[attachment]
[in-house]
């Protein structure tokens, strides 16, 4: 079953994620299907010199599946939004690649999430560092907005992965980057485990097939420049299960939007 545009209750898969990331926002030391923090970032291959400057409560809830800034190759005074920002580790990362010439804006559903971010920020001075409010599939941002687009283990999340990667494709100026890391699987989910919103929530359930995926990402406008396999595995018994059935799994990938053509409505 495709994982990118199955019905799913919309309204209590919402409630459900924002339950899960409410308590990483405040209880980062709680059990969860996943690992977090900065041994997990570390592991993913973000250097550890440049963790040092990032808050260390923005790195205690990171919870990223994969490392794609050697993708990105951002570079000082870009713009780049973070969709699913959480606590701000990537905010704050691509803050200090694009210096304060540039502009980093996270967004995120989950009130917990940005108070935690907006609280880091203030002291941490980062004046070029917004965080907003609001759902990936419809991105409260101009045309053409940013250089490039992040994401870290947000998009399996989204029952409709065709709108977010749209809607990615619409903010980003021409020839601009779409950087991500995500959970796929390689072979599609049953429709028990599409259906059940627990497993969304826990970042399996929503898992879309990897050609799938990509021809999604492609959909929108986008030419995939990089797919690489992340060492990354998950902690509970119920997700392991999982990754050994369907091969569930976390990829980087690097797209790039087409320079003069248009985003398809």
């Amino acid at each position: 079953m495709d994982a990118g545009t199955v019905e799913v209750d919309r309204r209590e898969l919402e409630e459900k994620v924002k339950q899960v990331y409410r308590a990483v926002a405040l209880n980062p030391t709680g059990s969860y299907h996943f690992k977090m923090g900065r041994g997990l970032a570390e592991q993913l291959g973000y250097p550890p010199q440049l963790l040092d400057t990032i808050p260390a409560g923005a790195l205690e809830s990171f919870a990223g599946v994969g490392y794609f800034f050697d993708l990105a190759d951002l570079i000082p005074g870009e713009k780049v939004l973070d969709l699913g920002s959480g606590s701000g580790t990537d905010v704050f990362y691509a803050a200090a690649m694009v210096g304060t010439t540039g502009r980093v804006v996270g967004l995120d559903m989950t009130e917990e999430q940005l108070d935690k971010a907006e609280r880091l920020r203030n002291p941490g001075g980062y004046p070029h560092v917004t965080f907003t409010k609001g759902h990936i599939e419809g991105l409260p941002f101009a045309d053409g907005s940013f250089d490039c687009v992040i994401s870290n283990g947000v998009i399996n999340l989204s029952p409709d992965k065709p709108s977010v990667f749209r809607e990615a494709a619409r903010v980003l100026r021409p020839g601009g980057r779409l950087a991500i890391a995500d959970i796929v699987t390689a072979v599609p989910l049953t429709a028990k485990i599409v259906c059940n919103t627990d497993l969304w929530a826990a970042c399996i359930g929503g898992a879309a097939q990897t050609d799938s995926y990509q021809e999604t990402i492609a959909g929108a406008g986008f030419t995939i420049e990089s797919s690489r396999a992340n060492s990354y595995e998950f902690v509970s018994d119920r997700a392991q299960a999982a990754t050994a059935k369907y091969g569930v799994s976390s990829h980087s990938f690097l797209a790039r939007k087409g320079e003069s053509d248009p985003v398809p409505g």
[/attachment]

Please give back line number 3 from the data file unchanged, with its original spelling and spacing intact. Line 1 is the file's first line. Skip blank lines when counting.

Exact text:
């Amino acid at each position: 079953m495709d994982a990118g545009t199955v019905e799913v209750d919309r309204r209590e898969l919402e409630e459900k994620v924002k339950q899960v990331y409410r308590a990483v926002a405040l209880n980062p030391t709680g059990s969860y299907h996943f690992k977090m923090g900065r041994g997990l970032a570390e592991q993913l291959g973000y250097p550890p010199q440049l963790l040092d400057t990032i808050p260390a409560g923005a790195l205690e809830s990171f919870a990223g599946v994969g490392y794609f800034f050697d993708l990105a190759d951002l570079i000082p005074g870009e713009k780049v939004l973070d969709l699913g920002s959480g606590s701000g580790t990537d905010v704050f990362y691509a803050a200090a690649m694009v210096g304060t010439t540039g502009r980093v804006v996270g967004l995120d559903m989950t009130e917990e999430q940005l108070d935690k971010a907006e609280r880091l920020r203030n002291p941490g001075g980062y004046p070029h560092v917004t965080f907003t409010k609001g759902h990936i599939e419809g991105l409260p941002f101009a045309d053409g907005s940013f250089d490039c687009v992040i994401s870290n283990g947000v998009i399996n999340l989204s029952p409709d992965k065709p709108s977010v990667f749209r809607e990615a494709a619409r903010v980003l100026r021409p020839g601009g980057r779409l950087a991500i890391a995500d959970i796929v699987t390689a072979v599609p989910l049953t429709a028990k485990i599409v259906c059940n919103t627990d497993l969304w929530a826990a970042c399996i359930g929503g898992a879309a097939q990897t050609d799938s995926y990509q021809e999604t990402i492609a959909g929108a406008g986008f030419t995939i420049e990089s797919s690489r396999a992340n060492s990354y595995e998950f902690v509970s018994d119920r997700a392991q299960a999982a990754t050994a059935k369907y091969g569930v799994s976390s990829h980087s990938f690097l797209a790039r939007k087409g320079e003069s053509d248009p985003v398809p409505g």